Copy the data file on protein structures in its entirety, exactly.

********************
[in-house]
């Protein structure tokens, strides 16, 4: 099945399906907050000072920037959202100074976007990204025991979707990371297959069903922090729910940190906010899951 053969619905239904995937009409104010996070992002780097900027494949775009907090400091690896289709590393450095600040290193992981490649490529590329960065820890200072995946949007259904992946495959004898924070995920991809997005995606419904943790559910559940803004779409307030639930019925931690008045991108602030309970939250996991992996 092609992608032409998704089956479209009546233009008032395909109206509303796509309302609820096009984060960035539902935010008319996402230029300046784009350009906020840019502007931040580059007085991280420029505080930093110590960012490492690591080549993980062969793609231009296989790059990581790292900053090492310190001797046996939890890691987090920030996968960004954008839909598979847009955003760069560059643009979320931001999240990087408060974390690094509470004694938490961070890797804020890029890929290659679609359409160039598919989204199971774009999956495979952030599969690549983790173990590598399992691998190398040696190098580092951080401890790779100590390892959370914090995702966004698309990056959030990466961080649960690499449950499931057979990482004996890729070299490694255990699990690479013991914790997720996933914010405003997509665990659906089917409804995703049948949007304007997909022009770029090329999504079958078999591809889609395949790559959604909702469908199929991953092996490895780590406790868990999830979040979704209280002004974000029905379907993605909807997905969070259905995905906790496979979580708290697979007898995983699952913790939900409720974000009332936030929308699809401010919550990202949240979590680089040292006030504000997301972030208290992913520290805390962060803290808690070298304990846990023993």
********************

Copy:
[in-house]
């Protein structure tokens, strides 16, 4: 099945399906907050000072920037959202100074976007990204025991979707990371297959069903922090729910940190906010899951 053969619905239904995937009409104010996070992002780097900027494949775009907090400091690896289709590393450095600040290193992981490649490529590329960065820890200072995946949007259904992946495959004898924070995920991809997005995606419904943790559910559940803004779409307030639930019925931690008045991108602030309970939250996991992996 092609992608032409998704089956479209009546233009008032395909109206509303796509309302609820096009984060960035539902935010008319996402230029300046784009350009906020840019502007931040580059007085991280420029505080930093110590960012490492690591080549993980062969793609231009296989790059990581790292900053090492310190001797046996939890890691987090920030996968960004954008839909598979847009955003760069560059643009979320931001999240990087408060974390690094509470004694938490961070890797804020890029890929290659679609359409160039598919989204199971774009999956495979952030599969690549983790173990590598399992691998190398040696190098580092951080401890790779100590390892959370914090995702966004698309990056959030990466961080649960690499449950499931057979990482004996890729070299490694255990699990690479013991914790997720996933914010405003997509665990659906089917409804995703049948949007304007997909022009770029090329999504079958078999591809889609395949790559959604909702469908199929991953092996490895780590406790868990999830979040979704209280002004974000029905379907993605909807997905969070259905995905906790496979979580708290697979007898995983699952913790939900409720974000009332936030929308699809401010919550990202949240979590680089040292006030504000997301972030208290992913520290805390962060803290808690070298304990846990023993």